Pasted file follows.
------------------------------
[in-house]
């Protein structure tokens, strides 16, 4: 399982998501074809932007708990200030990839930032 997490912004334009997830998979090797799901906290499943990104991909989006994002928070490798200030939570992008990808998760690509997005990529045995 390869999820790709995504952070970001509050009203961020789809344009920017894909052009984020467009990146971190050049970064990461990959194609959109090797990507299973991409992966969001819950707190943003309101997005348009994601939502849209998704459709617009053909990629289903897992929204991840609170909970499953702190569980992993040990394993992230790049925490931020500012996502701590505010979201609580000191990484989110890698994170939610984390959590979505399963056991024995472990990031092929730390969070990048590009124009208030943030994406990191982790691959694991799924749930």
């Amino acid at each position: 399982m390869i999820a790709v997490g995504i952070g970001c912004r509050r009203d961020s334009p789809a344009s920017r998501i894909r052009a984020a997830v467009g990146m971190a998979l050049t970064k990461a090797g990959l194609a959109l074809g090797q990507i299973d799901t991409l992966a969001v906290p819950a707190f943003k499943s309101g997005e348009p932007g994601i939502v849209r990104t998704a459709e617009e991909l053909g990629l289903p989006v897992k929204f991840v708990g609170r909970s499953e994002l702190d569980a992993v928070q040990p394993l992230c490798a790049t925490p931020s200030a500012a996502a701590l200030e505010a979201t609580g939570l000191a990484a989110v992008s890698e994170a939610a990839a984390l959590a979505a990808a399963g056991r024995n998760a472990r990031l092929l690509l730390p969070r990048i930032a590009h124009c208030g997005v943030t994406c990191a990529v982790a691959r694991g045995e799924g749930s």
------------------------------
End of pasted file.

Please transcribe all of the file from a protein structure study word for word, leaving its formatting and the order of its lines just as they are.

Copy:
[in-house]
């Protein structure tokens, strides 16, 4: 399982998501074809932007708990200030990839930032 997490912004334009997830998979090797799901906290499943990104991909989006994002928070490798200030939570992008990808998760690509997005990529045995 390869999820790709995504952070970001509050009203961020789809344009920017894909052009984020467009990146971190050049970064990461990959194609959109090797990507299973991409992966969001819950707190943003309101997005348009994601939502849209998704459709617009053909990629289903897992929204991840609170909970499953702190569980992993040990394993992230790049925490931020500012996502701590505010979201609580000191990484989110890698994170939610984390959590979505399963056991024995472990990031092929730390969070990048590009124009208030943030994406990191982790691959694991799924749930």
């Amino acid at each position: 399982m390869i999820a790709v997490g995504i952070g970001c912004r509050r009203d961020s334009p789809a344009s920017r998501i894909r052009a984020a997830v467009g990146m971190a998979l050049t970064k990461a090797g990959l194609a959109l074809g090797q990507i299973d799901t991409l992966a969001v906290p819950a707190f943003k499943s309101g997005e348009p932007g994601i939502v849209r990104t998704a459709e617009e991909l053909g990629l289903p989006v897992k929204f991840v708990g609170r909970s499953e994002l702190d569980a992993v928070q040990p394993l992230c490798a790049t925490p931020s200030a500012a996502a701590l200030e505010a979201t609580g939570l000191a990484a989110v992008s890698e994170a939610a990839a984390l959590a979505a990808a399963g056991r024995n998760a472990r990031l092929l690509l730390p969070r990048i930032a590009h124009c208030g997005v943030t994406c990191a990529v982790a691959r694991g045995e799924g749930s």